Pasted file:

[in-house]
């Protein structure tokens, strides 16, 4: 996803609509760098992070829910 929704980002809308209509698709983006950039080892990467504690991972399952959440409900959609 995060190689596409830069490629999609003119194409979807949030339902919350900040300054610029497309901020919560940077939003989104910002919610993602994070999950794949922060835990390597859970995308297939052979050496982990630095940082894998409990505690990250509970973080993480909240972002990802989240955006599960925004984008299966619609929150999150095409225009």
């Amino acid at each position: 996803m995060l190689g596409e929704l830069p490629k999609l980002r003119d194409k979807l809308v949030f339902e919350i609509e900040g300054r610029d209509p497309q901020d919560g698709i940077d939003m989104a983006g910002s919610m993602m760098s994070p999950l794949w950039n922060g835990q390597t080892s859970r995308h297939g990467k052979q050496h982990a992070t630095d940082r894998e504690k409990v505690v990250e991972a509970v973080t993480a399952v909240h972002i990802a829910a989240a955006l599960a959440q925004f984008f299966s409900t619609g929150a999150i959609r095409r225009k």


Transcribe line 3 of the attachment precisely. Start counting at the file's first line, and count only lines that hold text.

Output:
């Amino acid at each position: 996803m995060l190689g596409e929704l830069p490629k999609l980002r003119d194409k979807l809308v949030f339902e919350i609509e900040g300054r610029d209509p497309q901020d919560g698709i940077d939003m989104a983006g910002s919610m993602m760098s994070p999950l794949w950039n922060g835990q390597t080892s859970r995308h297939g990467k052979q050496h982990a992070t630095d940082r894998e504690k409990v505690v990250e991972a509970v973080t993480a399952v909240h972002i990802a829910a989240a955006l599960a959440q925004f984008f299966s409900t619609g929150a999150i959609r095409r225009k």